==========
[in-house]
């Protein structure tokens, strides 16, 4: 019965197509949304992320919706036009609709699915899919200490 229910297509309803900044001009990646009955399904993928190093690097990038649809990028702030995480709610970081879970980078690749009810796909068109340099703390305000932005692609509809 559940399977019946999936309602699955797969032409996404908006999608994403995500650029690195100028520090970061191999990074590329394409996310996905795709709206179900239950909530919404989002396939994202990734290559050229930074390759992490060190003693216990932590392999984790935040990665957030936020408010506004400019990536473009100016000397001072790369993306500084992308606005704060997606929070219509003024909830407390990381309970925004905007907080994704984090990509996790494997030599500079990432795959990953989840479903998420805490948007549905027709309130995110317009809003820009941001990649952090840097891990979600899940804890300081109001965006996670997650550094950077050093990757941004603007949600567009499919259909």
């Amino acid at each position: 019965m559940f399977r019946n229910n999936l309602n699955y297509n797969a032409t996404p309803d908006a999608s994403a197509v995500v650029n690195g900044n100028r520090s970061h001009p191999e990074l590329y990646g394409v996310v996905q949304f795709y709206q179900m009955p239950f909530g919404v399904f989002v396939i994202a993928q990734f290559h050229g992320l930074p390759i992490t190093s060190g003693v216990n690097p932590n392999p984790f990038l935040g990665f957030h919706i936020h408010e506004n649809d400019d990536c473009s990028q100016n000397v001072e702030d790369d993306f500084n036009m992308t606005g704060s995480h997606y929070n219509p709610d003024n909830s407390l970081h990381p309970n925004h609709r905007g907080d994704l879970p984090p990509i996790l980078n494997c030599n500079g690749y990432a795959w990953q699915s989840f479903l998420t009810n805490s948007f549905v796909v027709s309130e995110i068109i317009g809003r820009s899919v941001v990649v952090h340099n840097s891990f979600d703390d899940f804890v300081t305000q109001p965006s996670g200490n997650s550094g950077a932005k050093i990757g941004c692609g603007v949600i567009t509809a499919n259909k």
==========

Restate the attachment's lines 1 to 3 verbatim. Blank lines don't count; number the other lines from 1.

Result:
[in-house]
């Protein structure tokens, strides 16, 4: 019965197509949304992320919706036009609709699915899919200490 229910297509309803900044001009990646009955399904993928190093690097990038649809990028702030995480709610970081879970980078690749009810796909068109340099703390305000932005692609509809 559940399977019946999936309602699955797969032409996404908006999608994403995500650029690195100028520090970061191999990074590329394409996310996905795709709206179900239950909530919404989002396939994202990734290559050229930074390759992490060190003693216990932590392999984790935040990665957030936020408010506004400019990536473009100016000397001072790369993306500084992308606005704060997606929070219509003024909830407390990381309970925004905007907080994704984090990509996790494997030599500079990432795959990953989840479903998420805490948007549905027709309130995110317009809003820009941001990649952090840097891990979600899940804890300081109001965006996670997650550094950077050093990757941004603007949600567009499919259909």
């Amino acid at each position: 019965m559940f399977r019946n229910n999936l309602n699955y297509n797969a032409t996404p309803d908006a999608s994403a197509v995500v650029n690195g900044n100028r520090s970061h001009p191999e990074l590329y990646g394409v996310v996905q949304f795709y709206q179900m009955p239950f909530g919404v399904f989002v396939i994202a993928q990734f290559h050229g992320l930074p390759i992490t190093s060190g003693v216990n690097p932590n392999p984790f990038l935040g990665f957030h919706i936020h408010e506004n649809d400019d990536c473009s990028q100016n000397v001072e702030d790369d993306f500084n036009m992308t606005g704060s995480h997606y929070n219509p709610d003024n909830s407390l970081h990381p309970n925004h609709r905007g907080d994704l879970p984090p990509i996790l980078n494997c030599n500079g690749y990432a795959w990953q699915s989840f479903l998420t009810n805490s948007f549905v796909v027709s309130e995110i068109i317009g809003r820009s899919v941001v990649v952090h340099n840097s891990f979600d703390d899940f804890v300081t305000q109001p965006s996670g200490n997650s550094g950077a932005k050093i990757g941004c692609g603007v949600i567009t509809a499919n259909k």